I Found Out What Happens When You Don't Change Your Oil For 12,000 Miles

Illustration for article titled I Found Out What Happens When You Don't Change Your Oil For 12,000 Miles

To find out what happens when you forget to change your oil, I sent a 12,000 mile oil sample to a laboratory. The results are not good, and should serve as ammunition to convince your stubborn friend or family member that no, it’s not “going to be fine for another few months.”


Earlier this winter, my brother and I were talking about his car at our annual family Christmas gathering. “How’s that crap-can doing these days?”, I joked about his Sunburst Orange 2007 Dodge Caliber, which inexplicably has almost 150,000 miles on it.

“It’s been making these weird noises lately. I should probably change the oil at some point,” he responded with a smirk on his face.

He then admitted that he hadn’t change his engine’s lifeblood—the fluid that lubricates, cools, cleans and prevents corrosion—in more than 10,000 miles. Upon hearing this, I did a spit take and scolded him for his terrible, terrible life choices, reminding him that he’s sending his car to an early grave.

Okay, so I didn’t actually scold him, perhaps because a hopelessly terrible car like a Dodge Caliber going to a scrapyard might actually be a good thing for car culture, and maybe because my brother could easily beat me up. Really though, I understood that my brother knew not the implications of his inaction.

The much-repeated adage is that you have to get your oil changed every 3,000 miles or three months. On modern cars, with synthetic oil, you can go a lot higher. On my cars I stick to 3,000; on my brother’s Caliber, 5,000 is probably safe. But 12,000? He was playing with fire.

To make my brother understand why, I sent a sample of his oil to Blackstone Laboratories in Fort Wayne, Indiana. And boy, were the results shocking.

Illustration for article titled I Found Out What Happens When You Don't Change Your Oil For 12,000 Miles

So how were the results? Not good! His lab results show 0.5 percent insoluble content, which is within the recommended range, but a representative from Blackstone Labs told me most engines show no more than 0.2 percent, so this is cause for concern.


In the end, the results show high levels of iron in the oil, indicating wear of steel parts like the camshaft and cylinder liners. The universal average amount of iron found in that engine, based on an average 5,400 mile oil change, is 11 parts per million.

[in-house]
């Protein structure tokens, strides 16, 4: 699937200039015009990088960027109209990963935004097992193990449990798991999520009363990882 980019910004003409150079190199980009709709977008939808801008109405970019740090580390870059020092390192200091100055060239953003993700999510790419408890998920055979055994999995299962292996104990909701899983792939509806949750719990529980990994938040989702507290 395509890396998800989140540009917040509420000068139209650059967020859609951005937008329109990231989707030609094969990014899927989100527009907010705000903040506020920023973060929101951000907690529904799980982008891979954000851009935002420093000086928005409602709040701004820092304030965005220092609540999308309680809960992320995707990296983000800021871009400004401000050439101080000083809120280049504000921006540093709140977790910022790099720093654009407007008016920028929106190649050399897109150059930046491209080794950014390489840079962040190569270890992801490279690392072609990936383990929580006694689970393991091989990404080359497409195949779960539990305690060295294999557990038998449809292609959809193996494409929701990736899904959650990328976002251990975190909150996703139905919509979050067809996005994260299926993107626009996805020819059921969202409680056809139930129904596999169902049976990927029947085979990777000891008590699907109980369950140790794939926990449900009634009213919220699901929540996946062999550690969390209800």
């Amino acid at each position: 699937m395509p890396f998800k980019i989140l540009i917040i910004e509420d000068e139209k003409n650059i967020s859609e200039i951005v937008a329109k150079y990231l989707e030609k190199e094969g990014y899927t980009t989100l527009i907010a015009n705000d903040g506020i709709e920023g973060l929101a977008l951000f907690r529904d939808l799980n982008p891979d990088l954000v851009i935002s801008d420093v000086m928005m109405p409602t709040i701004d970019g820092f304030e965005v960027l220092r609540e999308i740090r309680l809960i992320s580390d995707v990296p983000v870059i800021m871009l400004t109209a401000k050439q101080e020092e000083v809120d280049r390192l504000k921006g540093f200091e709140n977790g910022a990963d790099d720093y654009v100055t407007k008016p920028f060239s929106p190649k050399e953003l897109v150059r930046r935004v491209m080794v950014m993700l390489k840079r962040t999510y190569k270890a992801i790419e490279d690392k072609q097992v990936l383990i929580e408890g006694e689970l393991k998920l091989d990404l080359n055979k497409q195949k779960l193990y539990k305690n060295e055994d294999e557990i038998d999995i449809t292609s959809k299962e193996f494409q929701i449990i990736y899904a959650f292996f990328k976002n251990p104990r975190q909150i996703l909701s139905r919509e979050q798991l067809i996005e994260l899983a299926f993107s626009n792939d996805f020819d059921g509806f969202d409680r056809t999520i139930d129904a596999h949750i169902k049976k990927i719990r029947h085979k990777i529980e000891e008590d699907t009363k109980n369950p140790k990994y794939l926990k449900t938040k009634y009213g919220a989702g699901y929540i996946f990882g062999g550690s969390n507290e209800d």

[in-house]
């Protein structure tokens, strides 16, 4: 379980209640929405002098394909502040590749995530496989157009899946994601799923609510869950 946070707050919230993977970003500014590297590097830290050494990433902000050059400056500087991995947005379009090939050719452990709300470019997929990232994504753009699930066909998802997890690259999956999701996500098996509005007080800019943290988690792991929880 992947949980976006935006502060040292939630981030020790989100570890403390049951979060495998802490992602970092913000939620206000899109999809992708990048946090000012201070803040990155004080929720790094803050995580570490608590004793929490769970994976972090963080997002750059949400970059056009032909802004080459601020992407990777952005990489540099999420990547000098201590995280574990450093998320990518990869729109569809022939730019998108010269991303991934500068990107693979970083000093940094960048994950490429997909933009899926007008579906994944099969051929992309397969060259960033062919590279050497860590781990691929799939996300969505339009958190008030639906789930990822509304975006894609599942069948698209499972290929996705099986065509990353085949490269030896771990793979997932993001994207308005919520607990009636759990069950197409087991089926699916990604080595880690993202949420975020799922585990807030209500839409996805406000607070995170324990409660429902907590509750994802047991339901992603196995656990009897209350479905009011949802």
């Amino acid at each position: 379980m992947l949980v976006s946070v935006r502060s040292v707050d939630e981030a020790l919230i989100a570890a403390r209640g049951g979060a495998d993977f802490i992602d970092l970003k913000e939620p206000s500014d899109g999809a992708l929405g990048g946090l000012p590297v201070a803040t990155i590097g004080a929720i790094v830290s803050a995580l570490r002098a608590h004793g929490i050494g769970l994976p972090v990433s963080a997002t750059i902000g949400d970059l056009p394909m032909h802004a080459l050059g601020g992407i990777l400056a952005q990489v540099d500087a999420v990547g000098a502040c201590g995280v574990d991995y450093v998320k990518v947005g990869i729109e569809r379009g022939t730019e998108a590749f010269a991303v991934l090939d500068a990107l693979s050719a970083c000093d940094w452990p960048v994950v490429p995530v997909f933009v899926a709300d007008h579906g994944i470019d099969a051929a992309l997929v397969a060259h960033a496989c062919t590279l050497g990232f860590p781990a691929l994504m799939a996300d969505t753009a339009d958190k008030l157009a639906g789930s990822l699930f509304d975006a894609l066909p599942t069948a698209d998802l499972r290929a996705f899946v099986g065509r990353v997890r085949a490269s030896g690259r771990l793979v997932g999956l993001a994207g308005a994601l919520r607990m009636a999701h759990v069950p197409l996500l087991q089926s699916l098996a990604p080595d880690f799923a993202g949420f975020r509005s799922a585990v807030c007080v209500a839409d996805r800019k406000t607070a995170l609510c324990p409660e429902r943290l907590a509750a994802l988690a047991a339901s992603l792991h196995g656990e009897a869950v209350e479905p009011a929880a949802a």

My brother’s result: 167. That’s more than 15 times as much iron in the oil!

Blackstone Labs told me engines can withstand high iron wear much better than aluminum or chromium wear. And on those fronts, my brother’s Caliber fares no better. His aluminum and chromium values are both five times the universal averages, indicating piston and piston ring wear, respectively.


If you want to learn more about what each row of the lab report means, Blackstone’s got an explainer on their website. It’s pretty interesting to see what a simple oil analysis can tell you about your car.

See, my brother didn’t know that, as oil is subject to high temperatures and as anti-oxidizing and anti-wear additives break down, sludge can form, making it difficult for oil to flow and squeeze itself between moving metal parts. Or that his viscosity modifiers break down after exposure to high temperatures, making the oil thinner at high temps and less effective at separating metal parts sliding past one another.


My brother didn’t know that metal, dirt, soot and other particulate buildup in his oil—much of which is too small to get caught by the filter—causes the fluid to become abrasive, significantly accelerating engine wear.

He didn’t know he could prevent this increased wear by flushing those abrasive particles out via an oil change. My brother didn’t know that, over time, detergents and dispersants meant to combat those small insolubles break down, and are unable to protect the engine.


He also probably didn’t know he likely has something wrong with his air intake, because the lab results show very high levels of silicon (three times the universal average), indicating that dirt and dust is making it past the filter.

My brother’s report was all bad news, so the takeaway here is: change your damn oil, people! You don’t have to change it every 3,000 miles. In fact, on some newer engines using synthetic oil, you could probably get away with a 12,000 mile oil change, but I think that’s probably pushing it. Check your service manual, make sure you know your recommended oil change interval, and save your car from oblivion!


Whatever you do, just realize how important that amber fluid is in your engine. It’s what keeps your car’s heart beating.

Photo credit Shutterstock



Why do you stick to 3,000 mile changes? Have you done analyses of your oil at 3,000 miles?

I run a synthetic blend in all of my cars and sent an 8,200 mile sample from my wife’s 93,000 mile Edge to Blackstone. Based on how the breakdown and contaminants looked, they suggested going for 10,000 miles.

Unless you have data stating that your engine is falling apart or cheap oil is breaking down, you’re just pouring money down the drain changing before you need to.

Or maybe you just needed to refresh some of your custom modified clothes.